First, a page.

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Mad Money for Skiing
buzzed, B&W
hairylunch
Okay, the random thing comes first. Thursday evening, Vicki and I are doing the DC to SLC flight, and the plane is full of skiers. Apparently in the DC area, kids get Friday off, making this a four day weekend, and people tend to take their ski trips then. I'm looking around and thinking just how affluent these families are - some of them include families of five, who are going to be skiing for four days, staying in nice places, etc etc. With tickets out there running around $80/day, that's $400/day in lift tickets alone. Of course, the fact that I'm seeing them check in curbside with what appear to be brand new Rossignol travel bogs for their skis, and matching bags for the boots that they're carrying on, I probably should have known. I did find it interesting that it ended up that most of the people on the plane in my immediate vicinity knew each other, even though they hadn't planned on skiing together or anything. Of course, the opulence was even more apparent as they're talking about their little kids skiing, and how the wives would just be staying in the lodge and hanging out or shopping. Yeah, let's just go to Salt Lake from DC for shopping . . .

The guy on the plane next to me (who appeared to be some kind of lawyer from the conversation he was having on his cell phone) stopped talking to me after he asked me "So, I guess your ski season is over" and I responded with something about how I had jokingly asked my doctor "I guess this means my snowboarding season is over." I later hear him talking to some people across the aisle, and they're talking about how they hate snowboarders. While I realize that there are plenty of snowboarders out there who are disrespectful, annoying, loud, etc, I didn't appreciate being included in such a blanket statement. The guy was also a bit of a pretentious jerk, thinking it was unusual that the flight attendants couldn't make change for a $100 when his buddy was trying to buy a $2 set of headphones, that he could ignore the seat belt sign and constant remarks about how the seatbelt sign was still on, so passengers should remain seated - which were being made because he and his buddies wouldn't stay in their seats.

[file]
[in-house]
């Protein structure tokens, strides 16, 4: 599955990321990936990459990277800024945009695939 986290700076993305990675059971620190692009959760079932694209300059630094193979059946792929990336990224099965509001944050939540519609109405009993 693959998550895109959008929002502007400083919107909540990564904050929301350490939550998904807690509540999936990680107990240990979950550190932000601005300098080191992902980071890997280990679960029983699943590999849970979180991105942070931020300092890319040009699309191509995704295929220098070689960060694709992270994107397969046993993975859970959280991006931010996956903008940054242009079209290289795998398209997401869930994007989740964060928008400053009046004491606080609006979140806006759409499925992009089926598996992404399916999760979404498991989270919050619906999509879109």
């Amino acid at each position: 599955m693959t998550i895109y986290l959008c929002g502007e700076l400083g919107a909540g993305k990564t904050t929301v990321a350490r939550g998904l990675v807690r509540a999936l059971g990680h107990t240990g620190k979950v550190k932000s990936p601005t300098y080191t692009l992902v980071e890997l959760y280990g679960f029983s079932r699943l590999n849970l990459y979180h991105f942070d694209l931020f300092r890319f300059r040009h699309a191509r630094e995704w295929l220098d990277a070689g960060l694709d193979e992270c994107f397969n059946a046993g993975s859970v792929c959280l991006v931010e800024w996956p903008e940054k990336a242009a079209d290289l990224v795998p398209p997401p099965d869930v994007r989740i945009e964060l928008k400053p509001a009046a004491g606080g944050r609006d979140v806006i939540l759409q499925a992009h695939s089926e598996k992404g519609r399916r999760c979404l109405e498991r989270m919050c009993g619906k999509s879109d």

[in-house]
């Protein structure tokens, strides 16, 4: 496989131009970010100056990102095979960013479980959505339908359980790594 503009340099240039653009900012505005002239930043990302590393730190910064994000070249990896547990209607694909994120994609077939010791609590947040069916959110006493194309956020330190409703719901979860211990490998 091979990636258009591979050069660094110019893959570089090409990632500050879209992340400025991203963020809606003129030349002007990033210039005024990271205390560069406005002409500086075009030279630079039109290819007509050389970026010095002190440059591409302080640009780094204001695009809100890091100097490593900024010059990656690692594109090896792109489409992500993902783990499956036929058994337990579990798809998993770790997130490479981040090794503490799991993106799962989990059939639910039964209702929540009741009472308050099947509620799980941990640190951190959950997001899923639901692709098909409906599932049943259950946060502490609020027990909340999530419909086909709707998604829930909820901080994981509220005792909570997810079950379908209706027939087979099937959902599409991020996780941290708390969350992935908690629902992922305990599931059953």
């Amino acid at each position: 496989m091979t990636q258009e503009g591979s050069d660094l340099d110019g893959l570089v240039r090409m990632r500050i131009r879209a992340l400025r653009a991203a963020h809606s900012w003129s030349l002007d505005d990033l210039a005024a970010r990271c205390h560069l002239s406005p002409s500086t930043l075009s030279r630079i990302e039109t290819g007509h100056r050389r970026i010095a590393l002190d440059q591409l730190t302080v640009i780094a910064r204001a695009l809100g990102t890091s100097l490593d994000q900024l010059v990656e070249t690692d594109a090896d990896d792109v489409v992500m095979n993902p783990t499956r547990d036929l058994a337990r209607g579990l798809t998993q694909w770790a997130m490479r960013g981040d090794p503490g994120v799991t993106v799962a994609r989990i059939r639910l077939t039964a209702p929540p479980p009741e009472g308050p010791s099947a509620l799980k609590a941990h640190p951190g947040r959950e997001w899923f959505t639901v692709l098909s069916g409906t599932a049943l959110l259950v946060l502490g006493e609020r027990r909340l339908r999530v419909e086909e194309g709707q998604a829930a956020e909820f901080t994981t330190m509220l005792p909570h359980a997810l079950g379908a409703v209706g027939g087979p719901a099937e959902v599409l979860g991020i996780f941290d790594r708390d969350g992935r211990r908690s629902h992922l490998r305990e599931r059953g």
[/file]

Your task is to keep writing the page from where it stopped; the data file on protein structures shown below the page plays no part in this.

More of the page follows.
On the other hand, the girl in the seat behind me made the last hour or so of the flight interesting. She was a high school junior, and we ended up talking after she asked about my hair color. Ends up she's going to a private school in VA, and considering being an engineer. We talked a bit about that, schools she's considering, etc etc. I gave her some crap since she definitely had that East Coast mentality (she's taken the SAT once - scored "only in the 80th percentile", and is planning on taking it two more times, has a private SAT tutor, etc). She also showed off her new toy. I was shocked as she was saying her SAT tutor had taught her tricks to make things quicker, and one of them was for solving simultaneous equations. Somewhere along the line she never learned the addition/elimination method for solving, but only substitution. Crazy - first off that she was never taught this in algebra, and second that she thought this was a great new shortcut, and only learned it because someone can afford for her to have an expensive SAT tutor. There's definitely a part of me that wishes I lived in an area like this, since I could make some pretty decent cash on the side with some limited hours, especially with my background as a teacher and having worked for Kaplan. Maybe I should look into doing tutoring out here . . .

I was curious so I asked her if her or her friends used Xanga, LiveJournal, or MySpace. She responded nope, that they used Facebook (which I had forgotten had added a high school section). I graduated before my alma mater was added to the list of schools that Facebook supports, so I've never had an account, and I forget how big Facebook is among my friends who do have accounts.

I then asked her if she had a PDA, and she's like nope, she prefers using Outlook, and we ended up talking about how her school maintains an online calendar, and she told me a story about how she had trouble once with using some OCR software to scan in and then email the document to a classmate. I made some comment about how this wasn't ubiquitous when I was a student (and pagers were practically unheard of at my school, let alone cell phones). Still, it's pretty impressive (or scary) how much things have changed since I was a student . . .

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Next Thursday is Introduce a Girl to Engineering Day. They're doing stuff at work (presentations/activities for HS students) but I have no one to invite.

Ernie,

Just because that girl said she never learned the other method for simultaneous equations doesn't mean it was never taught :). I'm sure there are a few things that I "forgot to learn" back in high school :).

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